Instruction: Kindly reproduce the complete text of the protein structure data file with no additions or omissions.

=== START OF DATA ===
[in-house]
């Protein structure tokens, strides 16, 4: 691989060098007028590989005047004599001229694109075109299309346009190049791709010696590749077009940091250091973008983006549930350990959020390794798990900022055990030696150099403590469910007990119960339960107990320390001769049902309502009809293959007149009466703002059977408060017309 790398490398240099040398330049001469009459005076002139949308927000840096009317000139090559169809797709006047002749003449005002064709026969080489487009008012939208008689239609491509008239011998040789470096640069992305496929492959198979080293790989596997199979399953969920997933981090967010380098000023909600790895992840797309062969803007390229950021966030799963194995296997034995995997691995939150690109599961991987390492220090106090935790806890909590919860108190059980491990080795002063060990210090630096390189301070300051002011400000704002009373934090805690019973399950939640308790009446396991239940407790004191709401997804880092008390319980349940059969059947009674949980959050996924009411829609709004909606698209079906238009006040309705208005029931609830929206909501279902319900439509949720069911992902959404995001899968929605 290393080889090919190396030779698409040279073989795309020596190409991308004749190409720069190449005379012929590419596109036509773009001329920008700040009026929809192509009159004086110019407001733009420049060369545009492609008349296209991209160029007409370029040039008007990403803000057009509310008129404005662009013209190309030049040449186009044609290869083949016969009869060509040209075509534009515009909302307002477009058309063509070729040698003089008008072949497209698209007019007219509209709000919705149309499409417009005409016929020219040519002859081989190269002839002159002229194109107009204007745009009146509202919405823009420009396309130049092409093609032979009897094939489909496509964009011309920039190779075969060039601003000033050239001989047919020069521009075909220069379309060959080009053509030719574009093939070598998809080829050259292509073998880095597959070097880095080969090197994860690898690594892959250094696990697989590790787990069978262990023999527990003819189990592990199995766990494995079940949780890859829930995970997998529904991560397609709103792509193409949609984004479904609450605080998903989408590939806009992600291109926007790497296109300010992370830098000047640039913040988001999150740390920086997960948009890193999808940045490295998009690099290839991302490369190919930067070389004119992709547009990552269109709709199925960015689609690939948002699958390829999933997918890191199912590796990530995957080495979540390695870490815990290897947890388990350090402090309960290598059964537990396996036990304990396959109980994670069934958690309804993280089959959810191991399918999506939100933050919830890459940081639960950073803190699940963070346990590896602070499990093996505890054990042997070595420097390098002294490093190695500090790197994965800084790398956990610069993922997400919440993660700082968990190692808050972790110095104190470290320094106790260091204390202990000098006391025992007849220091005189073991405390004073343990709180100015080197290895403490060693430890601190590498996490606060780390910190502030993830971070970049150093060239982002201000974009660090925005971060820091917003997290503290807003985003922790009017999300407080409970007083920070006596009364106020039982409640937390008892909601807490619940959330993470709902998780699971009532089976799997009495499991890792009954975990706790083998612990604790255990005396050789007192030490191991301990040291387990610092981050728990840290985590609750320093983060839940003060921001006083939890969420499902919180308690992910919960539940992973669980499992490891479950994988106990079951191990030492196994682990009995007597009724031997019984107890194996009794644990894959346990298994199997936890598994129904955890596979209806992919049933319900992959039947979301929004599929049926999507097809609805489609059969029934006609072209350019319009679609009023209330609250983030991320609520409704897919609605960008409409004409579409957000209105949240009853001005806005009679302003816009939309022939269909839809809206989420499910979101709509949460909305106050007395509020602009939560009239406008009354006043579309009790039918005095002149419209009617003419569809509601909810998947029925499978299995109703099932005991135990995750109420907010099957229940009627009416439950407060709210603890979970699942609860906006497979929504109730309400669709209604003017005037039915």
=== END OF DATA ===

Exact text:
[in-house]
């Protein structure tokens, strides 16, 4: 691989060098007028590989005047004599001229694109075109299309346009190049791709010696590749077009940091250091973008983006549930350990959020390794798990900022055990030696150099403590469910007990119960339960107990320390001769049902309502009809293959007149009466703002059977408060017309 790398490398240099040398330049001469009459005076002139949308927000840096009317000139090559169809797709006047002749003449005002064709026969080489487009008012939208008689239609491509008239011998040789470096640069992305496929492959198979080293790989596997199979399953969920997933981090967010380098000023909600790895992840797309062969803007390229950021966030799963194995296997034995995997691995939150690109599961991987390492220090106090935790806890909590919860108190059980491990080795002063060990210090630096390189301070300051002011400000704002009373934090805690019973399950939640308790009446396991239940407790004191709401997804880092008390319980349940059969059947009674949980959050996924009411829609709004909606698209079906238009006040309705208005029931609830929206909501279902319900439509949720069911992902959404995001899968929605 290393080889090919190396030779698409040279073989795309020596190409991308004749190409720069190449005379012929590419596109036509773009001329920008700040009026929809192509009159004086110019407001733009420049060369545009492609008349296209991209160029007409370029040039008007990403803000057009509310008129404005662009013209190309030049040449186009044609290869083949016969009869060509040209075509534009515009909302307002477009058309063509070729040698003089008008072949497209698209007019007219509209709000919705149309499409417009005409016929020219040519002859081989190269002839002159002229194109107009204007745009009146509202919405823009420009396309130049092409093609032979009897094939489909496509964009011309920039190779075969060039601003000033050239001989047919020069521009075909220069379309060959080009053509030719574009093939070598998809080829050259292509073998880095597959070097880095080969090197994860690898690594892959250094696990697989590790787990069978262990023999527990003819189990592990199995766990494995079940949780890859829930995970997998529904991560397609709103792509193409949609984004479904609450605080998903989408590939806009992600291109926007790497296109300010992370830098000047640039913040988001999150740390920086997960948009890193999808940045490295998009690099290839991302490369190919930067070389004119992709547009990552269109709709199925960015689609690939948002699958390829999933997918890191199912590796990530995957080495979540390695870490815990290897947890388990350090402090309960290598059964537990396996036990304990396959109980994670069934958690309804993280089959959810191991399918999506939100933050919830890459940081639960950073803190699940963070346990590896602070499990093996505890054990042997070595420097390098002294490093190695500090790197994965800084790398956990610069993922997400919440993660700082968990190692808050972790110095104190470290320094106790260091204390202990000098006391025992007849220091005189073991405390004073343990709180100015080197290895403490060693430890601190590498996490606060780390910190502030993830971070970049150093060239982002201000974009660090925005971060820091917003997290503290807003985003922790009017999300407080409970007083920070006596009364106020039982409640937390008892909601807490619940959330993470709902998780699971009532089976799997009495499991890792009954975990706790083998612990604790255990005396050789007192030490191991301990040291387990610092981050728990840290985590609750320093983060839940003060921001006083939890969420499902919180308690992910919960539940992973669980499992490891479950994988106990079951191990030492196994682990009995007597009724031997019984107890194996009794644990894959346990298994199997936890598994129904955890596979209806992919049933319900992959039947979301929004599929049926999507097809609805489609059969029934006609072209350019319009679609009023209330609250983030991320609520409704897919609605960008409409004409579409957000209105949240009853001005806005009679302003816009939309022939269909839809809206989420499910979101709509949460909305106050007395509020602009939560009239406008009354006043579309009790039918005095002149419209009617003419569809509601909810998947029925499978299995109703099932005991135990995750109420907010099957229940009627009416439950407060709210603890979970699942609860906006497979929504109730309400669709209604003017005037039915």